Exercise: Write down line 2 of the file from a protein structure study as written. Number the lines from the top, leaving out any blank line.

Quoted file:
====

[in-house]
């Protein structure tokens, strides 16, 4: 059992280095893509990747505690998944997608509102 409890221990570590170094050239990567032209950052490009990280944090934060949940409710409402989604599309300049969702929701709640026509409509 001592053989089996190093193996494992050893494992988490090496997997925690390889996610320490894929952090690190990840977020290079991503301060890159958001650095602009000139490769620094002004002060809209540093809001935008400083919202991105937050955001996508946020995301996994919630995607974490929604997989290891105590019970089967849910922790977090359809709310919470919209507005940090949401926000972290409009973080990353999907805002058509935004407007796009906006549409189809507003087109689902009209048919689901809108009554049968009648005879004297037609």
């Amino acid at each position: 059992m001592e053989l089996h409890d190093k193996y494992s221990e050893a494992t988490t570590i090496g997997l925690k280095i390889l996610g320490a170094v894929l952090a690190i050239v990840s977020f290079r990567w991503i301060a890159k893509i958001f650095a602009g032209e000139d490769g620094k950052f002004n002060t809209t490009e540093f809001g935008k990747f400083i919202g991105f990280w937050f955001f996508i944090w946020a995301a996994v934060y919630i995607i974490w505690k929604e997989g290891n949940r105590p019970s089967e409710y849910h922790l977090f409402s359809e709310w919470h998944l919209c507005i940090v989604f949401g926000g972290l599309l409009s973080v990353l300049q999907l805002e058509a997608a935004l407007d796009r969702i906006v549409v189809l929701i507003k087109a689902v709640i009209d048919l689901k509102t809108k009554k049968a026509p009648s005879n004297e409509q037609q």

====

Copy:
């Protein structure tokens, strides 16, 4: 059992280095893509990747505690998944997608509102 409890221990570590170094050239990567032209950052490009990280944090934060949940409710409402989604599309300049969702929701709640026509409509 001592053989089996190093193996494992050893494992988490090496997997925690390889996610320490894929952090690190990840977020290079991503301060890159958001650095602009000139490769620094002004002060809209540093809001935008400083919202991105937050955001996508946020995301996994919630995607974490929604997989290891105590019970089967849910922790977090359809709310919470919209507005940090949401926000972290409009973080990353999907805002058509935004407007796009906006549409189809507003087109689902009209048919689901809108009554049968009648005879004297037609």